VOLUME 3, ISSUE 5, 2012



Aims and Scope
Editorial Board

Volume 3, Issue 5, 2012, pp.i-viii. Download Full Text (PDF)

1. Heat rate curve approximation for power plants without data measuring devices

Andreas Poullikkas

Electricity Authority of Cyprus, P.O. Box 24506, 1399 Nicosia, Cyprus.

Abstract: In this work, a numerical method, based on the one-dimensional finite difference technique, is proposed for the approximation of the heat rate curve, which can be applied for power plants in which no data acquisition is available. Unlike other methods in which three or more data points are required for the approximation of the heat rate curve, the proposed method can be applied when the heat rate curve data is available only at the maximum and minimum operating capacities of the power plant. The method is applied on a given power system, in which we calculate the electricity cost using the CAPSE (computer aided power economics) algorithm. Comparisons are made when the least squares method is used. The results indicate that the proposed method give accurate results.

Volume 3, Issue 5, 2012, pp.651-658.

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2. Estimation of clear sky hourly global solar radiation in Iraq

Kais J. Al-Jumaily, Munya F. Al-Zuhairi, Zahraa S. Mahdi

Department of Atmospheric Sciences, College of Science, Al-Mustansiriyah University, Baghdad, Iraq.

Abstract: The availability of hourly solar radiation data is very important for applications utilizing solar energy and for climate and environmental aspects. The aim of this work is to use a simple model for estimating hourly global solar radiation under clear sky condition in Iraq. Calculations were compared with measurements obtained from local station in Baghdad city and from Meteosat satellite data for different locations in Iraq. The statistical test methods of the mean bias error (MBE), root mean square error (RMSE) and t-test were used to evaluate the performance of the model. Results indicated that a fairly good agreement exists between calculated and measured values for all locations in Iraq. Since the model is independent of any meteorological variable, it would be of a practical use for rural areas where no meteorological data are available.

Volume 3, Issue 5, 2012, pp.659-666. Download Full Text Article (PDF)

3. Increasing energy efficiency of HVAC systems of buildings using phase change material

Lee Chusak, Jared Daiber, Ramesh Agarwal

Department of Mechanical Engineering and Materials Science, Washington University in St. Louis, St. Louis, MO 63130, USA.

Abstract: Using Computational Fluid Dynamics (CFD), four different cooling systems used in contemporary office environments are modeled to compare energy consumption and thermal comfort levels. Incorporating convection and radiation technologies, full-scale models of an office room compare energy efficiency of (a) an all-air overhead system, (b) a combined all-air overhead and hydronic radiant system (chilled ceiling), (c) an all-air raised floor system (displacement ventilation), and (d) a combined displacement ventilation with a chilled ceiling. The computational domain for each model consists of one temperature varying wall (simulating the temperature of the exterior wall of the building during a 24-hour period) and adiabatic conditions for the remaining walls, floor, and ceiling (simulating interior walls of the room). Two sets of computations are conducted. The first set considers a glass window and plastic shade configuration for the exterior wall. The second set of computations includes a phase change material layer between the glass window and the plastic shade. Results show substantial energy savings can be accrued using the displacement ventilation and especially the displacement ventilation with a chilled ceiling over the conventional overhead mixing ventilation system. The results also show that the addition of a PCM layer to the exterior wall can significantly decrease the cooling energy requirements.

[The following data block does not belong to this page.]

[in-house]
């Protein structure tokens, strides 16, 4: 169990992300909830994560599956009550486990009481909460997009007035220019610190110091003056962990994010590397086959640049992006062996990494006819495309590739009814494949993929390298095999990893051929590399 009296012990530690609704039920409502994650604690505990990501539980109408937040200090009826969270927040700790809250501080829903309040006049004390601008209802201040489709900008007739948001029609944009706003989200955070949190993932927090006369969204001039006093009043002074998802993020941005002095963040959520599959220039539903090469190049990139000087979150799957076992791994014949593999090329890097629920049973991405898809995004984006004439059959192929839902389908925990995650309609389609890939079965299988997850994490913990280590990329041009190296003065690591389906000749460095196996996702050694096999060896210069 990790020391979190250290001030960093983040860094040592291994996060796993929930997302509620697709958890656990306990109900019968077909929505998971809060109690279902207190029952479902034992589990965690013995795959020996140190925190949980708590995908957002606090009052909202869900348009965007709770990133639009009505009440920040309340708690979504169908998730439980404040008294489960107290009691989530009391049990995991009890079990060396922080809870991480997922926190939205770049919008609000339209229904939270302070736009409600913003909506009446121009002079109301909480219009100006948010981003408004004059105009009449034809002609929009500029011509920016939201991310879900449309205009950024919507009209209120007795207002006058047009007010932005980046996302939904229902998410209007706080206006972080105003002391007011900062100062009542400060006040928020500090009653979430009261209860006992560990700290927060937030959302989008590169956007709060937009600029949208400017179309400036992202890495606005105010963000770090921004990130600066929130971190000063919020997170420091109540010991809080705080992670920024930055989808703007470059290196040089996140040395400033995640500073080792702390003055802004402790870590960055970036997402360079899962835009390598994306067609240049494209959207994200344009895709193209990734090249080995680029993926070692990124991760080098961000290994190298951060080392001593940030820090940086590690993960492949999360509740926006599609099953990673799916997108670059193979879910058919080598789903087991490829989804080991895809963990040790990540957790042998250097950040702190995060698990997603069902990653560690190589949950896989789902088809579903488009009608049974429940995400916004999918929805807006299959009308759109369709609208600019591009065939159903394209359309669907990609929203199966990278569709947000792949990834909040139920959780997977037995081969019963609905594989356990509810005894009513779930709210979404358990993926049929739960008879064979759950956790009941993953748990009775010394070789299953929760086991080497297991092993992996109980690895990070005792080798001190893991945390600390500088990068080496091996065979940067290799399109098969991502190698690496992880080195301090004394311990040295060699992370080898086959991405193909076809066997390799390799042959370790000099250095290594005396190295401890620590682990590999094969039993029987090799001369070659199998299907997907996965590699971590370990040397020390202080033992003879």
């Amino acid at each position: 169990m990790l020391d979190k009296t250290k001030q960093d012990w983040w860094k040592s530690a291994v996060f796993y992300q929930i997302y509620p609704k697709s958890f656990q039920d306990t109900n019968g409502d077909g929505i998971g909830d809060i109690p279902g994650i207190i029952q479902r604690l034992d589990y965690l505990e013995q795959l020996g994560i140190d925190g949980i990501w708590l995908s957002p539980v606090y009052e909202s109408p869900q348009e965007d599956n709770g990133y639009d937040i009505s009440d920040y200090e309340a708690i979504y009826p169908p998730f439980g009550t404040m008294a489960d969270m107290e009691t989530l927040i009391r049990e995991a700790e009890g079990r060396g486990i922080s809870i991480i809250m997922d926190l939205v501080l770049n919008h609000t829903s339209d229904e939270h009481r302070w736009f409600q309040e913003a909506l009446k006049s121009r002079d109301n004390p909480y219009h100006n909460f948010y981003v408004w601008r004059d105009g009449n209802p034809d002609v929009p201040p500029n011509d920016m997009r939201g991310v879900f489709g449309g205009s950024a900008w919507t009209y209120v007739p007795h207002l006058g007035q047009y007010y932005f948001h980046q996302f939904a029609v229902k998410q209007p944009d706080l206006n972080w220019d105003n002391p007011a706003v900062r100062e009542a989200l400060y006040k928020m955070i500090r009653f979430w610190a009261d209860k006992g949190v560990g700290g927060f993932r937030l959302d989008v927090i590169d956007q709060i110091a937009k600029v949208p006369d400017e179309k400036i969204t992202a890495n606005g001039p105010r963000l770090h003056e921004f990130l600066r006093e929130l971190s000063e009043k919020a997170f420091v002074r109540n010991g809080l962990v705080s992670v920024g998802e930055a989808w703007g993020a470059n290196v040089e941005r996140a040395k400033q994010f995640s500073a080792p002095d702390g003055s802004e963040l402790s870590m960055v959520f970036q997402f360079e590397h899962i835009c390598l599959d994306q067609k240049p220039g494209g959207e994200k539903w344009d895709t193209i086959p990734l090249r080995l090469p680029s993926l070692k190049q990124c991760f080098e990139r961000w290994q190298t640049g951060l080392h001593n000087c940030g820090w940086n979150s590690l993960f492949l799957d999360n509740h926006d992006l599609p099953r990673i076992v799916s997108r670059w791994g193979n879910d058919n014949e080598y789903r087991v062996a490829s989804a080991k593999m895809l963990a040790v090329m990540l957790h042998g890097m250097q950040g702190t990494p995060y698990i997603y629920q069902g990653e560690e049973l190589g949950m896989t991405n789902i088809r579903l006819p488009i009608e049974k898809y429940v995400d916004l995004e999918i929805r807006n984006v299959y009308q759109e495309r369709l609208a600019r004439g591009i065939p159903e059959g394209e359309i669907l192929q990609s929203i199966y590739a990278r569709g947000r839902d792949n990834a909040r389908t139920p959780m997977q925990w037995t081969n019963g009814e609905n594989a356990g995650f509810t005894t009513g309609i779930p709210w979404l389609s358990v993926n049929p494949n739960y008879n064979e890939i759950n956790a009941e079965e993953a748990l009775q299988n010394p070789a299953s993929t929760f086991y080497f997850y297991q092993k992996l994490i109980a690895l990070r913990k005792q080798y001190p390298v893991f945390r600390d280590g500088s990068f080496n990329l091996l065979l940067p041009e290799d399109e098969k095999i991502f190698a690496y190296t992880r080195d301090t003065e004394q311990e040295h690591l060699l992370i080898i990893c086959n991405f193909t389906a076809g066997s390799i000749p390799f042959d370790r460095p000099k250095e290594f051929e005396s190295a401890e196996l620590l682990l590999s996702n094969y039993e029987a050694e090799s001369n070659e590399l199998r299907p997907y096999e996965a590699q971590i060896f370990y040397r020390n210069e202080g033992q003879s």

Volume 3, Issue 5, 2012, pp.667-686. Download Full Text Article (PDF)

4. Evaluation of solar radiation abundance and electricity production capacity for application and development of solar energy

Mustamin Rahim1,2, Jun Yoshino2, Takashi Yasuda2

1 Department of Architecture, Khairun University, Ternate, Indonesia.

2 Environmental and Renewable Energy Systems Division, Graduate School of Engineering, Gifu University, Japan.

Abstract: This study was undertaken to analyze solar radiation abundance to ascertain the potential of solar energy as an electrical energy resource. Local weather forecasting for predicting solar radiation is performed using a meteorological model MM5. The prediction results are compared with observed results obtained from the Japan Meteorological Agency for verification of the data accuracy. Results show that local weather forecasting has high accuracy. Prediction of solar radiation is similar with observation results. Monthly average values of solar radiation are sufficiently good during March–September. Electrical energy generated by photovoltaic cells is almost proportional to the solar radiation amount. Effects of clouds on solar radiation can be removed by monthly averaging. The balance between supply and demand of electricity can be estimated using a standard curve obtained from the temporal average. When the amount of solar radiation every hour with average of more than 100 km radius area does not yield the standard curve, we can estimate the system of storage and auxiliary power necessary based on the evaluated results of imbalance between supply and demand.